Printwear

October '15

For the Business of Apparel Decorating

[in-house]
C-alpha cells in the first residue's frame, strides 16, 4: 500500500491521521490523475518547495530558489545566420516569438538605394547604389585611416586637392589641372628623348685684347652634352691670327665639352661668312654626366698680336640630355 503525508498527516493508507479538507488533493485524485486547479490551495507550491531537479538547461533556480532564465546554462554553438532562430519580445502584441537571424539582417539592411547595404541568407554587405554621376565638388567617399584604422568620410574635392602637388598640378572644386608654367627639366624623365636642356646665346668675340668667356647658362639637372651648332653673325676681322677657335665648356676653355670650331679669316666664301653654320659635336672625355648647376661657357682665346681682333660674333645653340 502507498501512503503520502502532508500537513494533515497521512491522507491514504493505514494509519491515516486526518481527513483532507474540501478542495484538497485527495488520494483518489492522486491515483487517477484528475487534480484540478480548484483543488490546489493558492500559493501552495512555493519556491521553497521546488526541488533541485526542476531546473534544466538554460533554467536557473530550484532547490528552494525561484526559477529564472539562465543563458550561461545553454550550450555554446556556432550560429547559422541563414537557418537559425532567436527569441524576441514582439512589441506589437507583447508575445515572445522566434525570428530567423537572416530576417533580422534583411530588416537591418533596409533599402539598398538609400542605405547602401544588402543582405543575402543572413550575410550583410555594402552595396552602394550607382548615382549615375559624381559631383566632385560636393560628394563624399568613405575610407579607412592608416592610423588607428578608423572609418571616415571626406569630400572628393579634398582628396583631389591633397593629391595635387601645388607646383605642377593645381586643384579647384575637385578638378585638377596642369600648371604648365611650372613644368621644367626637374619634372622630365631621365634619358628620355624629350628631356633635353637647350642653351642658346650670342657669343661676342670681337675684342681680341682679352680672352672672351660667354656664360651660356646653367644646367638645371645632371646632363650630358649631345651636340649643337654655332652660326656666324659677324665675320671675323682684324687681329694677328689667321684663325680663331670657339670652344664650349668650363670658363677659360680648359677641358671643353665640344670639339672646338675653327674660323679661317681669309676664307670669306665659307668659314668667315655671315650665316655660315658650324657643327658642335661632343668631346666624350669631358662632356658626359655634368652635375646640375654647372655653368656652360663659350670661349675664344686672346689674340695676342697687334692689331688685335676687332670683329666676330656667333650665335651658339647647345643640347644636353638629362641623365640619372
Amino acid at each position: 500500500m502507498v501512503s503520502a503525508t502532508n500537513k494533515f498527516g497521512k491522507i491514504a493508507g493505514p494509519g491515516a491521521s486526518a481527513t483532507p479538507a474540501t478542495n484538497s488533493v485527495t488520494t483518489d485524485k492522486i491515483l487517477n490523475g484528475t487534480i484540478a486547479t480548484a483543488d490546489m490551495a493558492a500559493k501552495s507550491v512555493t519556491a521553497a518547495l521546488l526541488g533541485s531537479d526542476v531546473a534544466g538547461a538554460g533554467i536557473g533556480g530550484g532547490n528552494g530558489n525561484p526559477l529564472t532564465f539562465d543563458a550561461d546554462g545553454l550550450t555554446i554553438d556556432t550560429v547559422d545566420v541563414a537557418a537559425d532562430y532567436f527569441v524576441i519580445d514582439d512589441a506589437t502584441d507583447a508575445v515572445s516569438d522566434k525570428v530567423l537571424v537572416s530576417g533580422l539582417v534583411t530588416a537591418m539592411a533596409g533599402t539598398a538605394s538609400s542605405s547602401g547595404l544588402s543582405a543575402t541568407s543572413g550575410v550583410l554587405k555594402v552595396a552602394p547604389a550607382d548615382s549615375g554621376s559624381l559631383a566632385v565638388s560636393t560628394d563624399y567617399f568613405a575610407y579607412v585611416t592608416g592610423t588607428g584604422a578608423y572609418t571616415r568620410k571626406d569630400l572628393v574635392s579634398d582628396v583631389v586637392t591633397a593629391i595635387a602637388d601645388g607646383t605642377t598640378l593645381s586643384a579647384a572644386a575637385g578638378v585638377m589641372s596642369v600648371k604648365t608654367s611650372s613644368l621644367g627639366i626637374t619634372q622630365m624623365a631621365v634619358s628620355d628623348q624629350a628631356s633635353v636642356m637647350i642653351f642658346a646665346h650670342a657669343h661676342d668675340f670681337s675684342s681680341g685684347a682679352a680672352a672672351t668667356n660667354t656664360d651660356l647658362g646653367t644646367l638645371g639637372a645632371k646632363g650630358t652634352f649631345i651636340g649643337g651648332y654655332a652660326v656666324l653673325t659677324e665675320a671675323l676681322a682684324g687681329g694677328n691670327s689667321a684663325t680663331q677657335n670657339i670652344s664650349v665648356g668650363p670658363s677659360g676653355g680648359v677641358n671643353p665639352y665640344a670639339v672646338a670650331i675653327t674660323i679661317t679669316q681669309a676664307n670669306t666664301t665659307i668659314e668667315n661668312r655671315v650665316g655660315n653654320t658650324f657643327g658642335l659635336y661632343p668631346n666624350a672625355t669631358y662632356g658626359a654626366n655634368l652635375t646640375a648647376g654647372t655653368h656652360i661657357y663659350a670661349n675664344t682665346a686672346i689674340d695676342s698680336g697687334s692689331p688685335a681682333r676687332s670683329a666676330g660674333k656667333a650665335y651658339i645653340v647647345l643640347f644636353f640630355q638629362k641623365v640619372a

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2 0 1 5 O C T O B E R P R I N T W E A R || 75 a singular event, as opposed to a well-thought out way to handle the situation. The proper way to react to this is to address how the mistake happened and decide if it could have been avoided. If you have completed hundreds of orders without error, maybe there isn't a remedy needed. However, if you determine your process- es don't adequately explain your artwork policies, then you must consider how to deliver this infor- mation in a positive way. If a bad experience occurs because of oversight, there is no ill will here, nor was there any reac- tionary events. This is just when you "didn't think about it." Your business is doing something that isn't providing your customers with a positive ex- perience, and you didn't even realize it. For example, a good friend owns a small apparel decorating shop. Honestly, he does everything well, as you most likely do too. But one day I was watch- ing him pack up a shirt order. The Ts were all folded into a box and taped shut. Completely innocent. But then I began to think about it. How is the customer going to experience this? Will they be able to easily pass out the sizes? Will people be able to wear them out of the box? Is there any type of packing slip or thank you note? So I asked him these questions, and his response was, "I never thought about it, but no one has complained." Do you really want your cus- tomer to have just enough to not complain about it? How could we make the unboxing of shirts bet- ter? We discussed putting a clever note in the box, explaining how it was a pleasure to customize their shirts and included, "inspected by…" with a signa- ture. We also made sure it was a policy to stack shirts with spacers between the sizes—just some paper with his logo and XL or L written big in the middle. This way it was easy to find the sizes. Next, he included the invoice, some business cards, and another note asking for referrals in an envelope addressed to the person who handled the order. Finally, he ended up ordering tape with his company logo on it so the box would be taped up with custom branding. At this point, his final product delivery felt fantastic, and his customers would know that he put some time and effort into delivering a good experience for them. It's important to be sure you aren't making mis- takes like this when it comes to the experience your customers have with your business. Don't be reac- tionary without thinking it through, and be sure to evaluate your business to avoid oversights in your customers' experiences. CREATING GREAT EXPERIENCES You can learn how to create the most amazing customer experiences for your apparel business by focusing on three different things: customers, competition, and creativity. Bill Gates said, "Your most unhappy custom- ers are your greatest source of learning." Take this thought and use it to create a better experience for your clients. If you have someone who is upset, then do your best to redevelop how you handle your customers' journey through the buying pro- cess. Also consider how many customers might have felt the same, but didn't say anything. Use this as an inspiration to improve your business. Watch your competition and emulate what you like using your own style. It doesn't even have to be your direct competition; it could be someone in a completely different business line. Just keep your eyes out for things that make you feel good about an experience or interaction. It could be how your local sign shop set up their website, or how a car dealer puts mints in your cup holder. Look out for events that improve a customer's ex- perience and figure out how you can tie it into your business. Finally, take some time each month to look at every facet of your business and think creatively. This should be without distraction so that you can focus on one particular part of your custom- er experience. For example, once a month while having your morning coffee, evaluate one part of your business or marketing. You could consider how you answer the phone or what your voice- mail says. Take a look at your store signage and see if there is anything worth updating. Reread your email signature or website's About Us page. You are an apparel decorator, which means you have a creative advantage over many other busi- ness owners. Use this to improve your business. Spend the time considering how your custom- ers do business with you and they will absolutely appreciate it. There will be challenges and deci- sions to make. Some changes will cost you mon- ey. If you decide to order custom branded boxes, it will cost more than the generics. If you create a new store sign, it could be a big budget item. However, these are all investments in your busi- ness and in customer loyalty. It is cheaper to get a customer to come back than it is to find new ones, so give them the best experience possible and you will earn their business for life.

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